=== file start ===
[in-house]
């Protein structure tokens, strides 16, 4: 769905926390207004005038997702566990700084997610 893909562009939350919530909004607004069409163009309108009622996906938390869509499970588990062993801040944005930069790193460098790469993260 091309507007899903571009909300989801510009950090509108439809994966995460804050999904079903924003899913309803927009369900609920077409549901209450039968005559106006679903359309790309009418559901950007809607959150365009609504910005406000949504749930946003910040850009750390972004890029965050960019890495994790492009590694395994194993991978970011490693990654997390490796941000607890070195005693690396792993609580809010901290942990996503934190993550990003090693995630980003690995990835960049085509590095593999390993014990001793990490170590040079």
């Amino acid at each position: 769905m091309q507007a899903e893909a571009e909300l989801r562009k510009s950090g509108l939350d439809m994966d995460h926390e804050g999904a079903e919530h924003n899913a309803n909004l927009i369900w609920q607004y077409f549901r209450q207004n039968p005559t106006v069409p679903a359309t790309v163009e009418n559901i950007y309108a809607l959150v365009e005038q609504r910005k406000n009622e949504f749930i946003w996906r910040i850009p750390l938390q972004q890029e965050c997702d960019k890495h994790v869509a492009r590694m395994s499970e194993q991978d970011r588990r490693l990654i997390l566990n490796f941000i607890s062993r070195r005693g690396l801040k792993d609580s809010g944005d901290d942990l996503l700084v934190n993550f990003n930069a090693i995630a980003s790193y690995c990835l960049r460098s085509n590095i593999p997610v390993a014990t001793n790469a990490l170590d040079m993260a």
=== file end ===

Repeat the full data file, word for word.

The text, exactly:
[in-house]
């Protein structure tokens, strides 16, 4: 769905926390207004005038997702566990700084997610 893909562009939350919530909004607004069409163009309108009622996906938390869509499970588990062993801040944005930069790193460098790469993260 091309507007899903571009909300989801510009950090509108439809994966995460804050999904079903924003899913309803927009369900609920077409549901209450039968005559106006679903359309790309009418559901950007809607959150365009609504910005406000949504749930946003910040850009750390972004890029965050960019890495994790492009590694395994194993991978970011490693990654997390490796941000607890070195005693690396792993609580809010901290942990996503934190993550990003090693995630980003690995990835960049085509590095593999390993014990001793990490170590040079």
């Amino acid at each position: 769905m091309q507007a899903e893909a571009e909300l989801r562009k510009s950090g509108l939350d439809m994966d995460h926390e804050g999904a079903e919530h924003n899913a309803n909004l927009i369900w609920q607004y077409f549901r209450q207004n039968p005559t106006v069409p679903a359309t790309v163009e009418n559901i950007y309108a809607l959150v365009e005038q609504r910005k406000n009622e949504f749930i946003w996906r910040i850009p750390l938390q972004q890029e965050c997702d960019k890495h994790v869509a492009r590694m395994s499970e194993q991978d970011r588990r490693l990654i997390l566990n490796f941000i607890s062993r070195r005693g690396l801040k792993d609580s809010g944005d901290d942990l996503l700084v934190n993550f990003n930069a090693i995630a980003s790193y690995c990835l960049r460098s085509n590095i593999p997610v390993a014990t001793n790469a990490l170590d040079m993260a």